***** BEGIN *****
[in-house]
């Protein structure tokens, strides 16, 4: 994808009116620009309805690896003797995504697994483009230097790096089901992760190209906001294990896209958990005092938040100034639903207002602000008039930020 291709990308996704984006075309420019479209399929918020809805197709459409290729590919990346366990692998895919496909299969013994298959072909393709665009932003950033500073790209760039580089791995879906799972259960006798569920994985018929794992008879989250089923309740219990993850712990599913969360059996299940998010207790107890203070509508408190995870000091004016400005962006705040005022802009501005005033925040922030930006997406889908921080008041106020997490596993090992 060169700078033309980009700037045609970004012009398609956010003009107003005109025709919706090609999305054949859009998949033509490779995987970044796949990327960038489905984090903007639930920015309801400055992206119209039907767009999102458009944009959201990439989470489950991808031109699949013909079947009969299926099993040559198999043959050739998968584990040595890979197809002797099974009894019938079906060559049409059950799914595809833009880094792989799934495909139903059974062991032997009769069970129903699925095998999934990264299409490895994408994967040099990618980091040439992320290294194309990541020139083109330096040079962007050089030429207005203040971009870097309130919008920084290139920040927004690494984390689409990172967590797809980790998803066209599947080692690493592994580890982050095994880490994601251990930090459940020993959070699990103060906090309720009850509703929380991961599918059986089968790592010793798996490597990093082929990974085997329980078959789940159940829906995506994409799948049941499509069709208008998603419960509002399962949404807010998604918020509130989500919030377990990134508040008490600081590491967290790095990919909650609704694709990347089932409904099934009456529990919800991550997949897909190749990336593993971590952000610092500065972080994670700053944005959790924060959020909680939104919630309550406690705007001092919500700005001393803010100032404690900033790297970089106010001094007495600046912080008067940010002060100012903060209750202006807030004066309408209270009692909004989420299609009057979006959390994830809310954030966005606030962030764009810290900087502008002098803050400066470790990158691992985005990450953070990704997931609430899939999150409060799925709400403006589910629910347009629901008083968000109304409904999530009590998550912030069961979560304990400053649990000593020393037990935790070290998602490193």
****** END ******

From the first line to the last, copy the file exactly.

[in-house]
């Protein structure tokens, strides 16, 4: 994808009116620009309805690896003797995504697994483009230097790096089901992760190209906001294990896209958990005092938040100034639903207002602000008039930020 291709990308996704984006075309420019479209399929918020809805197709459409290729590919990346366990692998895919496909299969013994298959072909393709665009932003950033500073790209760039580089791995879906799972259960006798569920994985018929794992008879989250089923309740219990993850712990599913969360059996299940998010207790107890203070509508408190995870000091004016400005962006705040005022802009501005005033925040922030930006997406889908921080008041106020997490596993090992 060169700078033309980009700037045609970004012009398609956010003009107003005109025709919706090609999305054949859009998949033509490779995987970044796949990327960038489905984090903007639930920015309801400055992206119209039907767009999102458009944009959201990439989470489950991808031109699949013909079947009969299926099993040559198999043959050739998968584990040595890979197809002797099974009894019938079906060559049409059950799914595809833009880094792989799934495909139903059974062991032997009769069970129903699925095998999934990264299409490895994408994967040099990618980091040439992320290294194309990541020139083109330096040079962007050089030429207005203040971009870097309130919008920084290139920040927004690494984390689409990172967590797809980790998803066209599947080692690493592994580890982050095994880490994601251990930090459940020993959070699990103060906090309720009850509703929380991961599918059986089968790592010793798996490597990093082929990974085997329980078959789940159940829906995506994409799948049941499509069709208008998603419960509002399962949404807010998604918020509130989500919030377990990134508040008490600081590491967290790095990919909650609704694709990347089932409904099934009456529990919800991550997949897909190749990336593993971590952000610092500065972080994670700053944005959790924060959020909680939104919630309550406690705007001092919500700005001393803010100032404690900033790297970089106010001094007495600046912080008067940010002060100012903060209750202006807030004066309408209270009692909004989420299609009057979006959390994830809310954030966005606030962030764009810290900087502008002098803050400066470790990158691992985005990450953070990704997931609430899939999150409060799925709400403006589910629910347009629901008083968000109304409904999530009590998550912030069961979560304990400053649990000593020393037990935790070290998602490193």